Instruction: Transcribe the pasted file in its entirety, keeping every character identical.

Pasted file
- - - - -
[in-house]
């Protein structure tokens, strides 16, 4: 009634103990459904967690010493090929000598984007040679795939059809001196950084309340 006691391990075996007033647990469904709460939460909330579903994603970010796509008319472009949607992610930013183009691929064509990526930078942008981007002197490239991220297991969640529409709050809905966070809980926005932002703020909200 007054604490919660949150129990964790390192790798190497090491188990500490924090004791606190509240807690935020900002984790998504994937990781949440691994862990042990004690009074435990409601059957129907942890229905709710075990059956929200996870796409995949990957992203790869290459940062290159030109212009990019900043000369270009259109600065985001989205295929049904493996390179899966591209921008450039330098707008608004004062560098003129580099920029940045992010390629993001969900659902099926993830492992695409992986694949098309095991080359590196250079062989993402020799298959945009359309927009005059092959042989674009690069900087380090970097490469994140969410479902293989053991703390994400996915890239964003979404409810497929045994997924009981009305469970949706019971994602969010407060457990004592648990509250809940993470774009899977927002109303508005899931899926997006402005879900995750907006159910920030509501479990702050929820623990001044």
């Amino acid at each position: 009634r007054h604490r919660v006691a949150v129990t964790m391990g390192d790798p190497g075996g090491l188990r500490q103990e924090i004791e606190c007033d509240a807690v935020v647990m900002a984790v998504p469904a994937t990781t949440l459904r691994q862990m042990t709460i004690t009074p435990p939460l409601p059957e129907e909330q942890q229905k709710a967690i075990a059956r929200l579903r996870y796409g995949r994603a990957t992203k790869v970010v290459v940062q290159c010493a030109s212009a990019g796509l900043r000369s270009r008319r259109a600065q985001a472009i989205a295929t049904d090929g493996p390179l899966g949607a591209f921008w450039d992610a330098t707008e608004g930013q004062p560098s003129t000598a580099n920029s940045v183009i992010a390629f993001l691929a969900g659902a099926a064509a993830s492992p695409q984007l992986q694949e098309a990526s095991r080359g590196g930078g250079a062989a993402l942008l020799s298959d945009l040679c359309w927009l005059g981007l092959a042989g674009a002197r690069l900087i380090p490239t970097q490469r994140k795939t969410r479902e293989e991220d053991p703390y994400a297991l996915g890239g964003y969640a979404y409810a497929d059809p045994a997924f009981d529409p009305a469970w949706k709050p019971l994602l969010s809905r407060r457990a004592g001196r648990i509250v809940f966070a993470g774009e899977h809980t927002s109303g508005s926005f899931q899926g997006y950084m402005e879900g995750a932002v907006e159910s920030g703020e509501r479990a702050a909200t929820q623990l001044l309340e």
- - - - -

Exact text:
[in-house]
């Protein structure tokens, strides 16, 4: 009634103990459904967690010493090929000598984007040679795939059809001196950084309340 006691391990075996007033647990469904709460939460909330579903994603970010796509008319472009949607992610930013183009691929064509990526930078942008981007002197490239991220297991969640529409709050809905966070809980926005932002703020909200 007054604490919660949150129990964790390192790798190497090491188990500490924090004791606190509240807690935020900002984790998504994937990781949440691994862990042990004690009074435990409601059957129907942890229905709710075990059956929200996870796409995949990957992203790869290459940062290159030109212009990019900043000369270009259109600065985001989205295929049904493996390179899966591209921008450039330098707008608004004062560098003129580099920029940045992010390629993001969900659902099926993830492992695409992986694949098309095991080359590196250079062989993402020799298959945009359309927009005059092959042989674009690069900087380090970097490469994140969410479902293989053991703390994400996915890239964003979404409810497929045994997924009981009305469970949706019971994602969010407060457990004592648990509250809940993470774009899977927002109303508005899931899926997006402005879900995750907006159910920030509501479990702050929820623990001044």
């Amino acid at each position: 009634r007054h604490r919660v006691a949150v129990t964790m391990g390192d790798p190497g075996g090491l188990r500490q103990e924090i004791e606190c007033d509240a807690v935020v647990m900002a984790v998504p469904a994937t990781t949440l459904r691994q862990m042990t709460i004690t009074p435990p939460l409601p059957e129907e909330q942890q229905k709710a967690i075990a059956r929200l579903r996870y796409g995949r994603a990957t992203k790869v970010v290459v940062q290159c010493a030109s212009a990019g796509l900043r000369s270009r008319r259109a600065q985001a472009i989205a295929t049904d090929g493996p390179l899966g949607a591209f921008w450039d992610a330098t707008e608004g930013q004062p560098s003129t000598a580099n920029s940045v183009i992010a390629f993001l691929a969900g659902a099926a064509a993830s492992p695409q984007l992986q694949e098309a990526s095991r080359g590196g930078g250079a062989a993402l942008l020799s298959d945009l040679c359309w927009l005059g981007l092959a042989g674009a002197r690069l900087i380090p490239t970097q490469r994140k795939t969410r479902e293989e991220d053991p703390y994400a297991l996915g890239g964003y969640a979404y409810a497929d059809p045994a997924f009981d529409p009305a469970w949706k709050p019971l994602l969010s809905r407060r457990a004592g001196r648990i509250v809940f966070a993470g774009e899977h809980t927002s109303g508005s926005f899931q899926g997006y950084m402005e879900g995750a932002v907006e159910s920030g703020e509501r479990a702050a909200t929820q623990l001044l309340e």